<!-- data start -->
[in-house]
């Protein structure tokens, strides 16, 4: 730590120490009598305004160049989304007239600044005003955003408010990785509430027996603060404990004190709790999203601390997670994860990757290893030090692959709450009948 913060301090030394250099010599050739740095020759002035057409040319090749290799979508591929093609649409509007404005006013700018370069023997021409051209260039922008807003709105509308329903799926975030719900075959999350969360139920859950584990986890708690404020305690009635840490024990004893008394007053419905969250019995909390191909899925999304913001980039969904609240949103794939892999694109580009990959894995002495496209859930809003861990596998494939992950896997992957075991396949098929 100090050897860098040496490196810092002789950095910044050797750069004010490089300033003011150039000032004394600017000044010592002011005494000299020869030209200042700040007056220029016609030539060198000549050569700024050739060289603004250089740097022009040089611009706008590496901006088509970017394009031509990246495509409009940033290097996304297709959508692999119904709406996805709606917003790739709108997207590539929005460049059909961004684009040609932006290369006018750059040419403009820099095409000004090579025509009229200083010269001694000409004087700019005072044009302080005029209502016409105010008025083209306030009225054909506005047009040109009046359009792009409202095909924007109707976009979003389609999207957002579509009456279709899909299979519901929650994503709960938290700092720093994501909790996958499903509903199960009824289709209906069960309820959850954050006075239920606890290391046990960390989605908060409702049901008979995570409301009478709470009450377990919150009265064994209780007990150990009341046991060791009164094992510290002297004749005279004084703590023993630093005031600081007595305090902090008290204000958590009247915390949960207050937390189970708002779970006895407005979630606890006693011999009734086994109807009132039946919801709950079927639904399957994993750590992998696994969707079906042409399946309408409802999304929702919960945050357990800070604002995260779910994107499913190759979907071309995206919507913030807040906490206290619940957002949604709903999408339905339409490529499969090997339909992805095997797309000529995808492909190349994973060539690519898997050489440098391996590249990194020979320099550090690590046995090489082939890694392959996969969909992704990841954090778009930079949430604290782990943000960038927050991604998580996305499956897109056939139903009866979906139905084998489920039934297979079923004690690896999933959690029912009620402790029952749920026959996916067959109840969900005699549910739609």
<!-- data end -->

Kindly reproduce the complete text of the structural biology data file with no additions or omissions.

[in-house]
């Protein structure tokens, strides 16, 4: 730590120490009598305004160049989304007239600044005003955003408010990785509430027996603060404990004190709790999203601390997670994860990757290893030090692959709450009948 913060301090030394250099010599050739740095020759002035057409040319090749290799979508591929093609649409509007404005006013700018370069023997021409051209260039922008807003709105509308329903799926975030719900075959999350969360139920859950584990986890708690404020305690009635840490024990004893008394007053419905969250019995909390191909899925999304913001980039969904609240949103794939892999694109580009990959894995002495496209859930809003861990596998494939992950896997992957075991396949098929 100090050897860098040496490196810092002789950095910044050797750069004010490089300033003011150039000032004394600017000044010592002011005494000299020869030209200042700040007056220029016609030539060198000549050569700024050739060289603004250089740097022009040089611009706008590496901006088509970017394009031509990246495509409009940033290097996304297709959508692999119904709406996805709606917003790739709108997207590539929005460049059909961004684009040609932006290369006018750059040419403009820099095409000004090579025509009229200083010269001694000409004087700019005072044009302080005029209502016409105010008025083209306030009225054909506005047009040109009046359009792009409202095909924007109707976009979003389609999207957002579509009456279709899909299979519901929650994503709960938290700092720093994501909790996958499903509903199960009824289709209906069960309820959850954050006075239920606890290391046990960390989605908060409702049901008979995570409301009478709470009450377990919150009265064994209780007990150990009341046991060791009164094992510290002297004749005279004084703590023993630093005031600081007595305090902090008290204000958590009247915390949960207050937390189970708002779970006895407005979630606890006693011999009734086994109807009132039946919801709950079927639904399957994993750590992998696994969707079906042409399946309408409802999304929702919960945050357990800070604002995260779910994107499913190759979907071309995206919507913030807040906490206290619940957002949604709903999408339905339409490529499969090997339909992805095997797309000529995808492909190349994973060539690519898997050489440098391996590249990194020979320099550090690590046995090489082939890694392959996969969909992704990841954090778009930079949430604290782990943000960038927050991604998580996305499956897109056939139903009866979906139905084998489920039934297979079923004690690896999933959690029912009620402790029952749920026959996916067959109840969900005699549910739609």